Originally intended as a 15-minute DVD extra, Greenlit became an insightful 50-minute movie about the challenges of environmentalism, both in the film community, and the world at large. It even had a green score — Bailey enlisted composer Craig Richey to make instruments out of recycled water bottles and egg cartons. “I ended up learning so much that I had to let other filmmakers know how much we were wasting,” says Bailey, whose composting and waste management efforts were boosted by coproducer Lauren Selman, who heads up an environmental consulting firm called Reel Green Media. “We shot in a rural part of Oregon where there was no access to green technology, so we had to be creative,” says Selman. “Instead of using water bottles on set, we lugged our own water jugs.”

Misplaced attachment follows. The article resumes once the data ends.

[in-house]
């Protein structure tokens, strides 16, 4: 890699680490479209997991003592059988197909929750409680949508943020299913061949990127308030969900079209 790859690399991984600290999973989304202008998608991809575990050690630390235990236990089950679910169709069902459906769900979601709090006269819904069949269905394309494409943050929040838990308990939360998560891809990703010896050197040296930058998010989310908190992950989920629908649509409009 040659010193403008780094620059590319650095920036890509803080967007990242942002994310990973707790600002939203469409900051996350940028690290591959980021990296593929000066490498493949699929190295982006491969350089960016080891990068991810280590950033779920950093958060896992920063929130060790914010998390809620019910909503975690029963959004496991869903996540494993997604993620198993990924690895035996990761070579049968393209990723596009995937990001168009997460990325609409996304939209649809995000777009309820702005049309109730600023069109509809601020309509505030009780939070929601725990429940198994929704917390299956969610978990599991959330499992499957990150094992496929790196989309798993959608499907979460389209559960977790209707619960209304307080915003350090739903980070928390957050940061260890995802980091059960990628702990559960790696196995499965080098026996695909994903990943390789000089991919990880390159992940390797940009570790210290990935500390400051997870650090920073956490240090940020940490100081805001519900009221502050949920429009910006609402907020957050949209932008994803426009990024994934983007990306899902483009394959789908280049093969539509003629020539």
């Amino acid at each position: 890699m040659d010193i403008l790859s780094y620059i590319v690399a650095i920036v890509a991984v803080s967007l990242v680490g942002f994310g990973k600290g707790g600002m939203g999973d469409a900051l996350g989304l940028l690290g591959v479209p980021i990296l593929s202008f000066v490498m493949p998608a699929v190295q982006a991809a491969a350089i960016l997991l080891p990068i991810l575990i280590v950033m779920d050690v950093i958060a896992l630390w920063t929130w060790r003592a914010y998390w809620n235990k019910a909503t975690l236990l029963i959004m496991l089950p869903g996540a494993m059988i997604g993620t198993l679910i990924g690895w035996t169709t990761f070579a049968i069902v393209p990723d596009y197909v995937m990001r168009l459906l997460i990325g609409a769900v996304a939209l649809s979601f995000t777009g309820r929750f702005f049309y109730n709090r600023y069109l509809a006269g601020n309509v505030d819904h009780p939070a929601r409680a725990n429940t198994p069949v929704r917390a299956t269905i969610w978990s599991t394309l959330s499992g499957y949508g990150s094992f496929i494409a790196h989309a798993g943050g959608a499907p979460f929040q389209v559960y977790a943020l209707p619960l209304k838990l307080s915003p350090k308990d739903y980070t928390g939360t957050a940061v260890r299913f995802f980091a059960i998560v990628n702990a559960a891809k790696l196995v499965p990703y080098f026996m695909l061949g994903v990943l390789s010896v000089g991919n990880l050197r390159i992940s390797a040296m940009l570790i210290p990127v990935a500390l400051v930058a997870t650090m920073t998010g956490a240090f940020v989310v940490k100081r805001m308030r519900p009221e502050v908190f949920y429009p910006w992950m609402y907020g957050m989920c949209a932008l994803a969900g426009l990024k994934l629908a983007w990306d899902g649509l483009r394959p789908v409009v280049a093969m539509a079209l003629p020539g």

This excerpt from Curtis Kasefang follows up on Bob Usdin’s August 2008 “How Green is Green?” Piece for LIve Design. Remember, November 2009 is Green Day at LDI.
In general, many speak of sustainability as having three overlapping components: economic, social, and environmental. Theatres, by definition, score high on the social sustainability scale as places where cultures can mix, and they exist to communicate ideas, broaden our points of view, educate, and entertain. When looked at with a wider lens, theatres also play a role in the economic sustainability of the urban environment. The impact that performance facilities have on communities by fueling jobs in the hospitality, food service, and retail industries, as well as their supply chains, is well documented. Theatre Communications Group, among others, has published studies on theatres’ economic impact on the larger community. Environmental sustainability can further economic sustainability in the operation of a theatre. If we use resources more efficiently, we save money. Environmental sustainability is usually what we are speaking of when we talk about “being green.”